Wednesday, May 11, 2016

Planting Oats and Clover

Dad and I cultivated several pieces of land, totaling roughly 85 acres, in order to get ready to plant oats and red clover.  Previously he'd been planting only (conventionally grown) corn and soybeans, but is willing to change his crop rotation to give me some experience growing different crops. In this case I'm starting my transition to organic production by growing oats and red clover.  When the oats are harvested in July, we'll also be cutting down any weeds that have managed to grow among them, reducing the weeds that can grow in the future.  This is a valuable technique for an organic grower as we can't use herbicide.

The clover is planted at the same time as the oats and will barely grow until the oats are harvested. Then it takes off, and stays intact until the following spring when it's plowed under as a green manure. In the meantime it fixes nitrogen from the atmosphere, reducing the need for a lot of the nutrients normally gained by adding animal manure.

That's the theory.

On to the practice.

Here's 2/3 of the 25 tons of pelletized composted organic chicken manure that will get spread on the acres we'll plant to oats/clover.

The bucket on the loader could hold about 700 lb of pellets. It took a while to fill up the 6 ton capacity spreader (AG Systems model AG-600).

Pulled the spreader behind the tractor. The pellets kept jamming in the spreader, very frustrating. It made it difficult to apply evenly.

Dad hooking up equipment.
We work the manure into the soil with a field cultivator. It also leaves a relatively smooth seed bed, ready to plant into.

Loading seed bags onto the trailer.

6600 lbs of seed, ready to go.

Putting seeds into the planter., one 50 lb bag at a time. The planter holds about 20 bags of oats and 2 bags of clover seed. Enough to cover about 10 acres. Then we'd reload and go again.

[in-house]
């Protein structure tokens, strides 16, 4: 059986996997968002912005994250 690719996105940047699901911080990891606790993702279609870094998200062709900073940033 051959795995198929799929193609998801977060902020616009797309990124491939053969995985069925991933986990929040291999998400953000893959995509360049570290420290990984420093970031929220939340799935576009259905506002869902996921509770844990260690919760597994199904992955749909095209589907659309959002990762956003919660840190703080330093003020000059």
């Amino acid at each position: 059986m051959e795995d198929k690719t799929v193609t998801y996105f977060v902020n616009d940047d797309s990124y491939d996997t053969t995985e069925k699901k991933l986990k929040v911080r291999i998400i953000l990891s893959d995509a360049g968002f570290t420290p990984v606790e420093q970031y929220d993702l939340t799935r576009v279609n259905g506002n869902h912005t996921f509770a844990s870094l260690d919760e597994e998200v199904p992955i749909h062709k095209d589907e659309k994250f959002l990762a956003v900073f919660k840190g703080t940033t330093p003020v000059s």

Oat seeds to the left, clover in the box to the right.
The business end of the planter. Each one of the rows has it's own arm that first clears the residue, then cuts a slit for the seed, meters out the seeds then closes the soil over the slit with a trailing black wheel.

I hit a rock and snapped off an arm. The  1/2" thick steel plate holding the arm to the planter broke clean in two.
Some of the rocks I picked. It seemed like every other 10' wide row had this many. Made for a long day getting in and out of the tractor to get them out of the way.

By the end of the row the whole cab could be full of rocks. Here's a nice big one. When I'd get to the end of the row I'd unload the rocks onto the edge of the field.

Almost all planted. I do have an extra 100 lbs of clover seed (at $3.30/lb) that I need to spread. I found it hard to get the planter dialed in so that the proper amount would come out. I'll need to go back and broadcast that seed on the first parcel that is a little low. I'll say the chart showing what the machine should be set at wasn't useful at all. Not too impressed with the Great Plains drill  #1006NT.

We rented the no-till drill because it has a grass seed box, allowing us to plant oats and clover in one pass. The seed drill we own doesn't have the grass seed box, so I'd have to make an extra pass to broadcast the clover. I don't think I'll rent the drill again, at least not to plant oats/clover. We'll see.


  1. This is such a compelling story, Bruce. And what a gift to be working alongside your father. Looking forward to future updates. Love to you and Carl. Bet you're both sleeping well.

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